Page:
Truth is this: Reed doesn’t hit for a particularly high average, has no power, doesn’t take walks, and his speed is only average. He’s a lefthanded hitter who struggles mightily against lefties. On the other hand, he is a decent to good defender who can handle all three outfield positions well, and he plays hard. At 27, now is the time for him to blossom. My best guess is that he doesn’t make the team out of spring training — particularly if the Mets sign a big-name, LH-hitting free agent outfielder.
There were two kinds of Mets fans: those who hated Heilman and wanted him gone, and those who loved him and hoped he could turn it around. It appears that he may finally get a chance to start, and the low expectations of Seattle make it an ideal environment for him to succeed. Good luck Aaron.
Ouch. The pundits are positioning this as “Green replaces Smith”. I’m not so sure about that, since at a tender young age Smith proved he could succeed in New York, and was a huge fan favorite. Looking purely at the numbers, Smith struggled against LH hitters, allowed the first batter he faced to hit almost .400 against him, and was ineffective with runners on in scoring position. Still, he’s young and promising, had some memorable, electric outings, and most of all, he was OURS. He’ll be missed.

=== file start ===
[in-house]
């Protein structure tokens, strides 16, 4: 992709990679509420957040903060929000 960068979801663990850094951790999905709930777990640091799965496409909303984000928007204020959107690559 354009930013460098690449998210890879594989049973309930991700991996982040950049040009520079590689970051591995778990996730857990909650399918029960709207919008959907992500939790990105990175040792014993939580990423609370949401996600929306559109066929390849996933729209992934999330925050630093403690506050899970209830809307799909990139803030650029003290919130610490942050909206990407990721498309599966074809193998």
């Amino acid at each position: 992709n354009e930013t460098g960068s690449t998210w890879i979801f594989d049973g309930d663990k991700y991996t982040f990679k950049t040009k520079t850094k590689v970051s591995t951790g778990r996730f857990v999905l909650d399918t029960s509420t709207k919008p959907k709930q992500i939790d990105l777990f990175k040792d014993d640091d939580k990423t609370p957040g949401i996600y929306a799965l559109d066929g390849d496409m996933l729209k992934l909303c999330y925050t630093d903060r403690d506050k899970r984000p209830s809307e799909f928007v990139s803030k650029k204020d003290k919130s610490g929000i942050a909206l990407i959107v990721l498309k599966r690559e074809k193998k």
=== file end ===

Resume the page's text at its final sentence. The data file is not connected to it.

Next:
Everyone will miss Endy, and no one will ever forget “the catch”. Unfortunately, Endy was the odd man out once Dan Murphy was promoted … actually, he was phased out much earlier than that. For whatever reason, Chavez fell out of favor the minute Jerry Manuel took over as manager. Considering that Murphy figures to be in the plans for ’09, Fernando Tatis was retained, and Carlos Beltran rarely takes a day off, Endy’s playing time was not going to increase. Better to see him get a shot to play semi-regularly in Seattle, than waste away on the Mets’ bench.